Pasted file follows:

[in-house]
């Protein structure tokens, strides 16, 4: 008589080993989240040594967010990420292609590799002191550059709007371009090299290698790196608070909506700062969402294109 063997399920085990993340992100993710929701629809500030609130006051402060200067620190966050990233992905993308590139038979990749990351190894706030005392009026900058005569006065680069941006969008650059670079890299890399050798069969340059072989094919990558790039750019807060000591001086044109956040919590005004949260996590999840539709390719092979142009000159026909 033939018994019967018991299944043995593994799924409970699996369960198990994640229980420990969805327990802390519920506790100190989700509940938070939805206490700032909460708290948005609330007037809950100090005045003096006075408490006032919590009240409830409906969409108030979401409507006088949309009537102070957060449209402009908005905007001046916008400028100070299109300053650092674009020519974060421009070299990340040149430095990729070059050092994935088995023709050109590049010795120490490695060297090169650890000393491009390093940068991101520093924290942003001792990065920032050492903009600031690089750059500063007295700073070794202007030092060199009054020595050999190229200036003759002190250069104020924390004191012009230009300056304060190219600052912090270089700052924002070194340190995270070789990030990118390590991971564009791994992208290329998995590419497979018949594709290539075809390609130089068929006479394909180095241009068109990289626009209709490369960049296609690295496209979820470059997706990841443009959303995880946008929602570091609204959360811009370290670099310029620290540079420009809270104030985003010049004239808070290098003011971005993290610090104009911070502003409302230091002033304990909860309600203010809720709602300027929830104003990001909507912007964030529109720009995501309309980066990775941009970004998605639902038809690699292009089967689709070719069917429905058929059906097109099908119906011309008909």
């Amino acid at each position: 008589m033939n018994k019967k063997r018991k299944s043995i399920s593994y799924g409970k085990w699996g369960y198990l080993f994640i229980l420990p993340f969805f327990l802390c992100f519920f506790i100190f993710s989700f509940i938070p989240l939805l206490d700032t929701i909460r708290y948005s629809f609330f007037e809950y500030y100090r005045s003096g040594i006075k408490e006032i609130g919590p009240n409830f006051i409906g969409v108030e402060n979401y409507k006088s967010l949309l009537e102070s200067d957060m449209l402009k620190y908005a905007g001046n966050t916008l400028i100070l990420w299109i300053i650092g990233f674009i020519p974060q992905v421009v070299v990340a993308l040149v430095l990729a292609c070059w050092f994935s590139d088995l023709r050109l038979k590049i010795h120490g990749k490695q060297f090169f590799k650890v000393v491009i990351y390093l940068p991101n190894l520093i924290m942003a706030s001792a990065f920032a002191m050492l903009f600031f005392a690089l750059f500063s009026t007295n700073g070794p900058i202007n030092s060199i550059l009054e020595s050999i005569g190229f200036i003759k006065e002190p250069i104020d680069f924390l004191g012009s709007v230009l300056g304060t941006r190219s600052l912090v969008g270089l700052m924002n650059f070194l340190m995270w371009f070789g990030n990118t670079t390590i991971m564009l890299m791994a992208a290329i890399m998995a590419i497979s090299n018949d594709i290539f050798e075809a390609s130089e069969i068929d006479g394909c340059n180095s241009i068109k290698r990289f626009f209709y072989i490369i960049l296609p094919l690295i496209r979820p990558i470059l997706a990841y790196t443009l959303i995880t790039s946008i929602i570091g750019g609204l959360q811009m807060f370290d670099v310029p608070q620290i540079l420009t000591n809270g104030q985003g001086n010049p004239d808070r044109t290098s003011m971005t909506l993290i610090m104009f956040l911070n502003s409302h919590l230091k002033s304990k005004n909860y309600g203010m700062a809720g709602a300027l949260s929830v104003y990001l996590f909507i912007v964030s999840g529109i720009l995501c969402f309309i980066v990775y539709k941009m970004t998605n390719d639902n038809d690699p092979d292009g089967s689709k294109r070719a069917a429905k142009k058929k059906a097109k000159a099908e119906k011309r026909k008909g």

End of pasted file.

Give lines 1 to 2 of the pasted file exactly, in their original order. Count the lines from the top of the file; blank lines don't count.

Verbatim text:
[in-house]
């Protein structure tokens, strides 16, 4: 008589080993989240040594967010990420292609590799002191550059709007371009090299290698790196608070909506700062969402294109 063997399920085990993340992100993710929701629809500030609130006051402060200067620190966050990233992905993308590139038979990749990351190894706030005392009026900058005569006065680069941006969008650059670079890299890399050798069969340059072989094919990558790039750019807060000591001086044109956040919590005004949260996590999840539709390719092979142009000159026909 033939018994019967018991299944043995593994799924409970699996369960198990994640229980420990969805327990802390519920506790100190989700509940938070939805206490700032909460708290948005609330007037809950100090005045003096006075408490006032919590009240409830409906969409108030979401409507006088949309009537102070957060449209402009908005905007001046916008400028100070299109300053650092674009020519974060421009070299990340040149430095990729070059050092994935088995023709050109590049010795120490490695060297090169650890000393491009390093940068991101520093924290942003001792990065920032050492903009600031690089750059500063007295700073070794202007030092060199009054020595050999190229200036003759002190250069104020924390004191012009230009300056304060190219600052912090270089700052924002070194340190995270070789990030990118390590991971564009791994992208290329998995590419497979018949594709290539075809390609130089068929006479394909180095241009068109990289626009209709490369960049296609690295496209979820470059997706990841443009959303995880946008929602570091609204959360811009370290670099310029620290540079420009809270104030985003010049004239808070290098003011971005993290610090104009911070502003409302230091002033304990909860309600203010809720709602300027929830104003990001909507912007964030529109720009995501309309980066990775941009970004998605639902038809690699292009089967689709070719069917429905058929059906097109099908119906011309008909």